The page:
Black Seminole Scouts
Also known as the Seminole Negro-Indian Scouts, or Seminole Scouts, were employed by the United States Army between 1870 and 1914. Their service played a significant role in ending the Texas -Indian Wars. The Seminoles were forced to move from Florida to the Indian Territory in the 1840’s. In 1849 the Black Seminoles, departed the Indian Territory and entered Mexico in 1850. They were welcomed by the Mexican government as military colonists. In 1870 the United States Army issued a message to Black Seminole Chief John Horse, inviting his band to return to the United States to enlist as Indian Scouts. The Black Seminoles, accepted the agreement, believing that they would be granted land in the United States. Over the years the promise of land never became a reality.
The Seminoles crossed into Texas on July 4 and officially mustered into service on August 18 at Fort Duncan, near Eagle Pass, Texas. In July 1872, the scouts were moved to Fort Clark, near Brackettville. On Fort Clark, they lived along the Las Moras Creek on a reservation known as “The Camp” During their service against hostiles, not a single scout, out of no more than fifty men, was killed or seriously injured. Four of the Scouts received the Congressional Medal of Honor for their heroic service.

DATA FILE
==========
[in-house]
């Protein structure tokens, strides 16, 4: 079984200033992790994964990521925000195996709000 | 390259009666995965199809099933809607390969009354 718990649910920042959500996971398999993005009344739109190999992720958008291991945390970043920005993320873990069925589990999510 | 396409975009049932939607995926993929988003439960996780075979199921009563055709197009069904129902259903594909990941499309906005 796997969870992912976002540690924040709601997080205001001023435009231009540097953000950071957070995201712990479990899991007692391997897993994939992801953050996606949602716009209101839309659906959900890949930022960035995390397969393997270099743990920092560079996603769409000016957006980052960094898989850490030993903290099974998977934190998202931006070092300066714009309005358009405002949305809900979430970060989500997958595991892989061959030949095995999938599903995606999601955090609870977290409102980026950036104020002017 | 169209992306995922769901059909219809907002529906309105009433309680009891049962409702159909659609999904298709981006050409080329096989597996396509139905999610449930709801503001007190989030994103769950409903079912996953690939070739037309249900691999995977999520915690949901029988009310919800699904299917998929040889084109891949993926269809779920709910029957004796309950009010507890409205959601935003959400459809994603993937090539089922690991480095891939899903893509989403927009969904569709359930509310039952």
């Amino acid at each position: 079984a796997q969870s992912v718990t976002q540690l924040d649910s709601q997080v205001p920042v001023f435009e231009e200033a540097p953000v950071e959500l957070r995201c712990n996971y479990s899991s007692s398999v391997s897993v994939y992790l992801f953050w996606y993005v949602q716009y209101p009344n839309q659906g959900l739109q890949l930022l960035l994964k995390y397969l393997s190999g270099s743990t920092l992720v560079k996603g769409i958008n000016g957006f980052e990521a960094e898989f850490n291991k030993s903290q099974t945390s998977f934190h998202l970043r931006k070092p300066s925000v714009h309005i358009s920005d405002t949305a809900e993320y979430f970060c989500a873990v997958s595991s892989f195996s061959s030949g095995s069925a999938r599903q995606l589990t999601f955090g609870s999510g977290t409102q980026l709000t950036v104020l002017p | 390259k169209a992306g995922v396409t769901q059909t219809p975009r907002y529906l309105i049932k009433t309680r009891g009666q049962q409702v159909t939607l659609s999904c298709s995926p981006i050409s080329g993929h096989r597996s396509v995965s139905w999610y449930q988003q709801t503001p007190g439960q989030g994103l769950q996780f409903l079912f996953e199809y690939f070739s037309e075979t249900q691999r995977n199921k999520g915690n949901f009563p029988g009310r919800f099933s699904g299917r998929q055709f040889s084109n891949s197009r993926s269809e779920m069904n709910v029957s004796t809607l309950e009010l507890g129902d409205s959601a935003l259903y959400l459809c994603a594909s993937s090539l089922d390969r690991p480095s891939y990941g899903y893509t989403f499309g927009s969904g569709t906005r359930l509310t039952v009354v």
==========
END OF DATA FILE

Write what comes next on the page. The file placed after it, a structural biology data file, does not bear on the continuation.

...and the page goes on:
Disbandment and Legacy
The Black Seminole Scouts were disbanded in 1914 forced to leave the Fort Clark reservation and seek homes in Brackettville, or elsewhere. Many of the scouts’ are buried at the Seminole Indian Scouts Cemetery in Kinney County, Texas, including Medal of Honor recipients, John Ward, Pompey Factor, Adam Paine and Isaac Payne. Descendants of the Black Seminole Scouts still live in Texas, Mexico and many other areas of the country. Annually the Black Seminoles meet in Brackettville, Texas to celebrate their rich heritage with family, friends and visitors.